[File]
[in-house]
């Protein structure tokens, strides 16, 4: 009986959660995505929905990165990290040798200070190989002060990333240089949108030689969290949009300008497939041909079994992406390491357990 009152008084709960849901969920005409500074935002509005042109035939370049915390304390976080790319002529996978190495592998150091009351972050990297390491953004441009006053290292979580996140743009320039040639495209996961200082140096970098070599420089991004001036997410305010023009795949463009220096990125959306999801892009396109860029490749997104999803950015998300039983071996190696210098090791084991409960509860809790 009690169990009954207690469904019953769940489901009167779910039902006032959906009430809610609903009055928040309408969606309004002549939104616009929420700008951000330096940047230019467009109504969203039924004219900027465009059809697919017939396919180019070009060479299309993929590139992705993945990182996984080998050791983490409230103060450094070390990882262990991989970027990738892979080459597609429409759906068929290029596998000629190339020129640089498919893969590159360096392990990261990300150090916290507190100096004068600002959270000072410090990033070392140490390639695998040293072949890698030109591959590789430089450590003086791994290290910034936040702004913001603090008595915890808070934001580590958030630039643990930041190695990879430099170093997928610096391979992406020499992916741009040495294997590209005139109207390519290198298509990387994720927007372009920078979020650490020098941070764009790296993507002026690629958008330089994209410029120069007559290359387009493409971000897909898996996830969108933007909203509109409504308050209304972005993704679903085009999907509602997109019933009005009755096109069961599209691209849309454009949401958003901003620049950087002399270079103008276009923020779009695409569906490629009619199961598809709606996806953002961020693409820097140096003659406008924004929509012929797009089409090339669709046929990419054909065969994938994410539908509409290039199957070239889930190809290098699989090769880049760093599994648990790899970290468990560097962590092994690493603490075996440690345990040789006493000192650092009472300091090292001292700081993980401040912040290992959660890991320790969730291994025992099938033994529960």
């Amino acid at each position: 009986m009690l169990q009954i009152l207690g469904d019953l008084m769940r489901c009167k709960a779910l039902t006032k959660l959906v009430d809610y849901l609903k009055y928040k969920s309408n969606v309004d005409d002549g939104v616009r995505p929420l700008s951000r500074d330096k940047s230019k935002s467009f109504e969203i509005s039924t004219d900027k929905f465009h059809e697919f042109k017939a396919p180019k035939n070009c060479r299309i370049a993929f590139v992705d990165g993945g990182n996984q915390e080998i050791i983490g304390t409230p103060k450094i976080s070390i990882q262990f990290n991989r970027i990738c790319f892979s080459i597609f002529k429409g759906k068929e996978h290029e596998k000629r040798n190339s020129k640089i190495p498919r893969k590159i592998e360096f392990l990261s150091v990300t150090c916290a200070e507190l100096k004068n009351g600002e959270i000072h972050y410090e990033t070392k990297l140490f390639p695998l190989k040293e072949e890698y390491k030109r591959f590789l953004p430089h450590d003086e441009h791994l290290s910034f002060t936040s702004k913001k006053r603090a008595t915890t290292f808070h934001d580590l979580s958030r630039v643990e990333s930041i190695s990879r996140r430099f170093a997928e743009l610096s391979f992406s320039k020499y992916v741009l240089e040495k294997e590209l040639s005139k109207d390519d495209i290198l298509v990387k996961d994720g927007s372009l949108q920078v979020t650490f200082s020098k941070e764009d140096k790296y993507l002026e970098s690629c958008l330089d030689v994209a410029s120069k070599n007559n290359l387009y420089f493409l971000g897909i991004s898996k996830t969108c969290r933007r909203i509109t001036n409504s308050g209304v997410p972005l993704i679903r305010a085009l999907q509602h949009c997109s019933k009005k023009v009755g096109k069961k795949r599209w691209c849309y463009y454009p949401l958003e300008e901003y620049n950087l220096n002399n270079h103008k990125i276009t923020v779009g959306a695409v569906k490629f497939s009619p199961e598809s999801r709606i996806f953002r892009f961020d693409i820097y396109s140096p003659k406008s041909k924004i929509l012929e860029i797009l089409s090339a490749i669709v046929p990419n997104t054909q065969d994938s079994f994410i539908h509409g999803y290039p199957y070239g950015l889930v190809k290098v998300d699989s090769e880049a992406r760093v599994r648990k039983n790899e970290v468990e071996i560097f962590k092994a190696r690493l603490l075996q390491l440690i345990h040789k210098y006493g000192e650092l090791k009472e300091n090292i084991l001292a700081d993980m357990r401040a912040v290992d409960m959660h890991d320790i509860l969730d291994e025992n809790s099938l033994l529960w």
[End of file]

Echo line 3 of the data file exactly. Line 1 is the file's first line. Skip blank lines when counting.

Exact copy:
């Amino acid at each position: 009986m009690l169990q009954i009152l207690g469904d019953l008084m769940r489901c009167k709960a779910l039902t006032k959660l959906v009430d809610y849901l609903k009055y928040k969920s309408n969606v309004d005409d002549g939104v616009r995505p929420l700008s951000r500074d330096k940047s230019k935002s467009f109504e969203i509005s039924t004219d900027k929905f465009h059809e697919f042109k017939a396919p180019k035939n070009c060479r299309i370049a993929f590139v992705d990165g993945g990182n996984q915390e080998i050791i983490g304390t409230p103060k450094i976080s070390i990882q262990f990290n991989r970027i990738c790319f892979s080459i597609f002529k429409g759906k068929e996978h290029e596998k000629r040798n190339s020129k640089i190495p498919r893969k590159i592998e360096f392990l990261s150091v990300t150090c916290a200070e507190l100096k004068n009351g600002e959270i000072h972050y410090e990033t070392k990297l140490f390639p695998l190989k040293e072949e890698y390491k030109r591959f590789l953004p430089h450590d003086e441009h791994l290290s910034f002060t936040s702004k913001k006053r603090a008595t915890t290292f808070h934001d580590l979580s958030r630039v643990e990333s930041i190695s990879r996140r430099f170093a997928e743009l610096s391979f992406s320039k020499y992916v741009l240089e040495k294997e590209l040639s005139k109207d390519d495209i290198l298509v990387k996961d994720g927007s372009l949108q920078v979020t650490f200082s020098k941070e764009d140096k790296y993507l002026e970098s690629c958008l330089d030689v994209a410029s120069k070599n007559n290359l387009y420089f493409l971000g897909i991004s898996k996830t969108c969290r933007r909203i509109t001036n409504s308050g209304v997410p972005l993704i679903r305010a085009l999907q509602h949009c997109s019933k009005k023009v009755g096109k069961k795949r599209w691209c849309y463009y454009p949401l958003e300008e901003y620049n950087l220096n002399n270079h103008k990125i276009t923020v779009g959306a695409v569906k490629f497939s009619p199961e598809s999801r709606i996806f953002r892009f961020d693409i820097y396109s140096p003659k406008s041909k924004i929509l012929e860029i797009l089409s090339a490749i669709v046929p990419n997104t054909q065969d994938s079994f994410i539908h509409g999803y290039p199957y070239g950015l889930v190809k290098v998300d699989s090769e880049a992406r760093v599994r648990k039983n790899e970290v468990e071996i560097f962590k092994a190696r690493l603490l075996q390491l440690i345990h040789k210098y006493g000192e650092l090791k009472e300091n090292i084991l001292a700081d993980m357990r401040a912040v290992d409960m959660h890991d320790i509860l969730d291994e025992n809790s099938l033994l529960w």